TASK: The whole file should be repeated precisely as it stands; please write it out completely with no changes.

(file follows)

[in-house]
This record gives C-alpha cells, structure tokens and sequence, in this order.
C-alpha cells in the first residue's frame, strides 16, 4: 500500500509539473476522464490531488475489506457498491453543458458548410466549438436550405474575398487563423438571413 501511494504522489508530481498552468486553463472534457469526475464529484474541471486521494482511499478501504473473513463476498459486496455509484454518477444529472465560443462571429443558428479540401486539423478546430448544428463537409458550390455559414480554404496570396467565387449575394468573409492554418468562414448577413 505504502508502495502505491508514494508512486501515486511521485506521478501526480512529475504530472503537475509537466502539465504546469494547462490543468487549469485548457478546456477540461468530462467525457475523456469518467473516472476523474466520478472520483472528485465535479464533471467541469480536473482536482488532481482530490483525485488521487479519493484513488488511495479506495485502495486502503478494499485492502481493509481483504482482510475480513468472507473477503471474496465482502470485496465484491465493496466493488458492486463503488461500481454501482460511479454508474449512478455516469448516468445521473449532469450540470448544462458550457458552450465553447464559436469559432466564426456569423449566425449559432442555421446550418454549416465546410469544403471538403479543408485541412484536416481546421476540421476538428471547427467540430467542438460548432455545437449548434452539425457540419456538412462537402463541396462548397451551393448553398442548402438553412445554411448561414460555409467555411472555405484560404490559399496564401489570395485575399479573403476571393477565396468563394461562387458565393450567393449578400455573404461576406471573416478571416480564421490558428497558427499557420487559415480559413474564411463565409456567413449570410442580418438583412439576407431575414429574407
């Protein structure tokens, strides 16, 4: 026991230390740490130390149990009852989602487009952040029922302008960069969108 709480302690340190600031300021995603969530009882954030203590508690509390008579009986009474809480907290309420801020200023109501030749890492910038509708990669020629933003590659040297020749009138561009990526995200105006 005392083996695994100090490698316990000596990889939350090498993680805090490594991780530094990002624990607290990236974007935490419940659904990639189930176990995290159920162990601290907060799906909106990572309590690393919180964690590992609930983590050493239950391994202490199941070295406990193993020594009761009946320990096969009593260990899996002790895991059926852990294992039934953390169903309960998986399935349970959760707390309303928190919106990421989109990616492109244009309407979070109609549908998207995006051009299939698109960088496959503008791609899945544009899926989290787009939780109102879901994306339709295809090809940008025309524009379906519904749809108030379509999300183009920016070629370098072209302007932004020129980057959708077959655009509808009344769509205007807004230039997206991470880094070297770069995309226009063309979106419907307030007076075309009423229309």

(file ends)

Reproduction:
[in-house]
This record gives C-alpha cells, structure tokens and sequence, in this order.
C-alpha cells in the first residue's frame, strides 16, 4: 500500500509539473476522464490531488475489506457498491453543458458548410466549438436550405474575398487563423438571413 501511494504522489508530481498552468486553463472534457469526475464529484474541471486521494482511499478501504473473513463476498459486496455509484454518477444529472465560443462571429443558428479540401486539423478546430448544428463537409458550390455559414480554404496570396467565387449575394468573409492554418468562414448577413 505504502508502495502505491508514494508512486501515486511521485506521478501526480512529475504530472503537475509537466502539465504546469494547462490543468487549469485548457478546456477540461468530462467525457475523456469518467473516472476523474466520478472520483472528485465535479464533471467541469480536473482536482488532481482530490483525485488521487479519493484513488488511495479506495485502495486502503478494499485492502481493509481483504482482510475480513468472507473477503471474496465482502470485496465484491465493496466493488458492486463503488461500481454501482460511479454508474449512478455516469448516468445521473449532469450540470448544462458550457458552450465553447464559436469559432466564426456569423449566425449559432442555421446550418454549416465546410469544403471538403479543408485541412484536416481546421476540421476538428471547427467540430467542438460548432455545437449548434452539425457540419456538412462537402463541396462548397451551393448553398442548402438553412445554411448561414460555409467555411472555405484560404490559399496564401489570395485575399479573403476571393477565396468563394461562387458565393450567393449578400455573404461576406471573416478571416480564421490558428497558427499557420487559415480559413474564411463565409456567413449570410442580418438583412439576407431575414429574407
């Protein structure tokens, strides 16, 4: 026991230390740490130390149990009852989602487009952040029922302008960069969108 709480302690340190600031300021995603969530009882954030203590508690509390008579009986009474809480907290309420801020200023109501030749890492910038509708990669020629933003590659040297020749009138561009990526995200105006 005392083996695994100090490698316990000596990889939350090498993680805090490594991780530094990002624990607290990236974007935490419940659904990639189930176990995290159920162990601290907060799906909106990572309590690393919180964690590992609930983590050493239950391994202490199941070295406990193993020594009761009946320990096969009593260990899996002790895991059926852990294992039934953390169903309960998986399935349970959760707390309303928190919106990421989109990616492109244009309407979070109609549908998207995006051009299939698109960088496959503008791609899945544009899926989290787009939780109102879901994306339709295809090809940008025309524009379906519904749809108030379509999300183009920016070629370098072209302007932004020129980057959708077959655009509808009344769509205007807004230039997206991470880094070297770069995309226009063309979106419907307030007076075309009423229309």